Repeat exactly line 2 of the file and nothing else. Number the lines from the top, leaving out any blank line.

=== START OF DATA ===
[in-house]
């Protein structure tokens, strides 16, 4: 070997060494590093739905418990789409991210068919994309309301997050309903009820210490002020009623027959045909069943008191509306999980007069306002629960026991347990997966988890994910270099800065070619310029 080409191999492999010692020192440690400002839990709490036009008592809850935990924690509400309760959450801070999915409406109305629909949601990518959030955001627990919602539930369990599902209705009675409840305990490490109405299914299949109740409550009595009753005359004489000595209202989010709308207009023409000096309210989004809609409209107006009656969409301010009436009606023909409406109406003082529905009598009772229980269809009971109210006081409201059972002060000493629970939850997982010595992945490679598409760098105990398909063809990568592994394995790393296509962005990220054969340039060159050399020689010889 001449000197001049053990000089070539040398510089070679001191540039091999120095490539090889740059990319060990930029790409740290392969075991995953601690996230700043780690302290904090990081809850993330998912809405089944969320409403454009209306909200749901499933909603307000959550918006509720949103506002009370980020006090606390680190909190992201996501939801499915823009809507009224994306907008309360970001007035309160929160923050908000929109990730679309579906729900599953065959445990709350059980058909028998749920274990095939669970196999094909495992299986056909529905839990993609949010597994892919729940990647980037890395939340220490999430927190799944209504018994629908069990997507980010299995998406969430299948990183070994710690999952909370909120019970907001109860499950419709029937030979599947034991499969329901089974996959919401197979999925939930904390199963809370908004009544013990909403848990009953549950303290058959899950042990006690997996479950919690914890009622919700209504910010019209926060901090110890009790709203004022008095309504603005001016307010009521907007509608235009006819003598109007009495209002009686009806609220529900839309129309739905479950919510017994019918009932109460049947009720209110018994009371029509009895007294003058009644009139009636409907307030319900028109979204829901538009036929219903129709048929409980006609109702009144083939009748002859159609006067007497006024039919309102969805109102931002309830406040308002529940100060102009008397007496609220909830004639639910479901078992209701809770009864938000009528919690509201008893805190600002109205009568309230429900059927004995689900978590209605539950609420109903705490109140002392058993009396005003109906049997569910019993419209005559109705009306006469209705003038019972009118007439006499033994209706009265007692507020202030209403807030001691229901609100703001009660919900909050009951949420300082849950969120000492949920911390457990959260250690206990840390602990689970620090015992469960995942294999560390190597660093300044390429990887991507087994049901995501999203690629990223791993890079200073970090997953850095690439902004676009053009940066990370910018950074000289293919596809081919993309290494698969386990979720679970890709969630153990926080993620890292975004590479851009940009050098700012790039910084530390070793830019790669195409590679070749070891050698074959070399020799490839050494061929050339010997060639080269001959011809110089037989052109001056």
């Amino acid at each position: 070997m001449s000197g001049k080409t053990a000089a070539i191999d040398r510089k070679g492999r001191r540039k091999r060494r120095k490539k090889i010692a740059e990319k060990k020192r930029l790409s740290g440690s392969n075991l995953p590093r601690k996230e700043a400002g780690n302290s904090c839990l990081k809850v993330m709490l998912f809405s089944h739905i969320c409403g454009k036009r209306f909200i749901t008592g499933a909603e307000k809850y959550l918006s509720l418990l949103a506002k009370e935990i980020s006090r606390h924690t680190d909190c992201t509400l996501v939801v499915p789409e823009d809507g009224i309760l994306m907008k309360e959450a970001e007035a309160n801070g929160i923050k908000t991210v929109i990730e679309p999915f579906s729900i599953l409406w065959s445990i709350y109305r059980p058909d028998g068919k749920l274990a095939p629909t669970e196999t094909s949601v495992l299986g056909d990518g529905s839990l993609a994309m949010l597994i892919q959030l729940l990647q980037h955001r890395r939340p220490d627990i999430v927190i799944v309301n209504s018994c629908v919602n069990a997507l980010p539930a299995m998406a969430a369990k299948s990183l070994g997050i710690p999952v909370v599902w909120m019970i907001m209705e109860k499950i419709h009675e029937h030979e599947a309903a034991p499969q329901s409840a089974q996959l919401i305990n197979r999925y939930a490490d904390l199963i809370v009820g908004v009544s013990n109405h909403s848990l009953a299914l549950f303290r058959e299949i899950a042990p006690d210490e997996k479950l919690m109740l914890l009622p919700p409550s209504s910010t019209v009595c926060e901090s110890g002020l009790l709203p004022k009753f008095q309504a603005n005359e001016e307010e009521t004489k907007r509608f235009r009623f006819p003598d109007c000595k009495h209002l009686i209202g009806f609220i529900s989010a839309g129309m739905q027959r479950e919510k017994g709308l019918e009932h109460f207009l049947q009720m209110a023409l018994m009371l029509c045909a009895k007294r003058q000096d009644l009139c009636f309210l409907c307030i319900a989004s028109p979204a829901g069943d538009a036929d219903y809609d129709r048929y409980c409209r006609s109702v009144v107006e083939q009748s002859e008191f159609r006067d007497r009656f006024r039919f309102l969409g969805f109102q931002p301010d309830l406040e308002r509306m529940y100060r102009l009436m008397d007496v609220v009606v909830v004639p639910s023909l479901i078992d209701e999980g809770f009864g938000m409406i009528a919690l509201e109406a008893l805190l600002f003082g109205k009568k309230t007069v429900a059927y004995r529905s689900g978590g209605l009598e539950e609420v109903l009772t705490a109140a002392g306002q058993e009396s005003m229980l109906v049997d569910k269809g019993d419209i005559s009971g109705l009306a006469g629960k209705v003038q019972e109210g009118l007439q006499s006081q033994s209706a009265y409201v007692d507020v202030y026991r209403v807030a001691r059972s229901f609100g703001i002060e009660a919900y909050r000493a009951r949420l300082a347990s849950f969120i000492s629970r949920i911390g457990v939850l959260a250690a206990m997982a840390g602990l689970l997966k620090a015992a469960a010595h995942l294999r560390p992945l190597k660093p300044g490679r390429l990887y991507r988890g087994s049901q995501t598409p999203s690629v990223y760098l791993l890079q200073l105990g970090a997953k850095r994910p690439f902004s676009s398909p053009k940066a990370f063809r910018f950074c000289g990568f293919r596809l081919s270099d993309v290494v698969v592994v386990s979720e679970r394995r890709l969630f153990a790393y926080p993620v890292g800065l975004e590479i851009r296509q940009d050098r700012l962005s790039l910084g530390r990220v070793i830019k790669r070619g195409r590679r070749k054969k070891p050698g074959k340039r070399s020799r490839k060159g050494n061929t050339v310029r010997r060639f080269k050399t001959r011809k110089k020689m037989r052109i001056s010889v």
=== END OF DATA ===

């Protein structure tokens, strides 16, 4: 070997060494590093739905418990789409991210068919994309309301997050309903009820210490002020009623027959045909069943008191509306999980007069306002629960026991347990997966988890994910270099800065070619310029 080409191999492999010692020192440690400002839990709490036009008592809850935990924690509400309760959450801070999915409406109305629909949601990518959030955001627990919602539930369990599902209705009675409840305990490490109405299914299949109740409550009595009753005359004489000595209202989010709308207009023409000096309210989004809609409209107006009656969409301010009436009606023909409406109406003082529905009598009772229980269809009971109210006081409201059972002060000493629970939850997982010595992945490679598409760098105990398909063809990568592994394995790393296509962005990220054969340039060159050399020689010889 001449000197001049053990000089070539040398510089070679001191540039091999120095490539090889740059990319060990930029790409740290392969075991995953601690996230700043780690302290904090990081809850993330998912809405089944969320409403454009209306909200749901499933909603307000959550918006509720949103506002009370980020006090606390680190909190992201996501939801499915823009809507009224994306907008309360970001007035309160929160923050908000929109990730679309579906729900599953065959445990709350059980058909028998749920274990095939669970196999094909495992299986056909529905839990993609949010597994892919729940990647980037890395939340220490999430927190799944209504018994629908069990997507980010299995998406969430299948990183070994710690999952909370909120019970907001109860499950419709029937030979599947034991499969329901089974996959919401197979999925939930904390199963809370908004009544013990909403848990009953549950303290058959899950042990006690997996479950919690914890009622919700209504910010019209926060901090110890009790709203004022008095309504603005001016307010009521907007509608235009006819003598109007009495209002009686009806609220529900839309129309739905479950919510017994019918009932109460049947009720209110018994009371029509009895007294003058009644009139009636409907307030319900028109979204829901538009036929219903129709048929409980006609109702009144083939009748002859159609006067007497006024039919309102969805109102931002309830406040308002529940100060102009008397007496609220909830004639639910479901078992209701809770009864938000009528919690509201008893805190600002109205009568309230429900059927004995689900978590209605539950609420109903705490109140002392058993009396005003109906049997569910019993419209005559109705009306006469209705003038019972009118007439006499033994209706009265007692507020202030209403807030001691229901609100703001009660919900909050009951949420300082849950969120000492949920911390457990959260250690206990840390602990689970620090015992469960995942294999560390190597660093300044390429990887991507087994049901995501999203690629990223791993890079200073970090997953850095690439902004676009053009940066990370910018950074000289293919596809081919993309290494698969386990979720679970890709969630153990926080993620890292975004590479851009940009050098700012790039910084530390070793830019790669195409590679070749070891050698074959070399020799490839050494061929050339010997060639080269001959011809110089037989052109001056």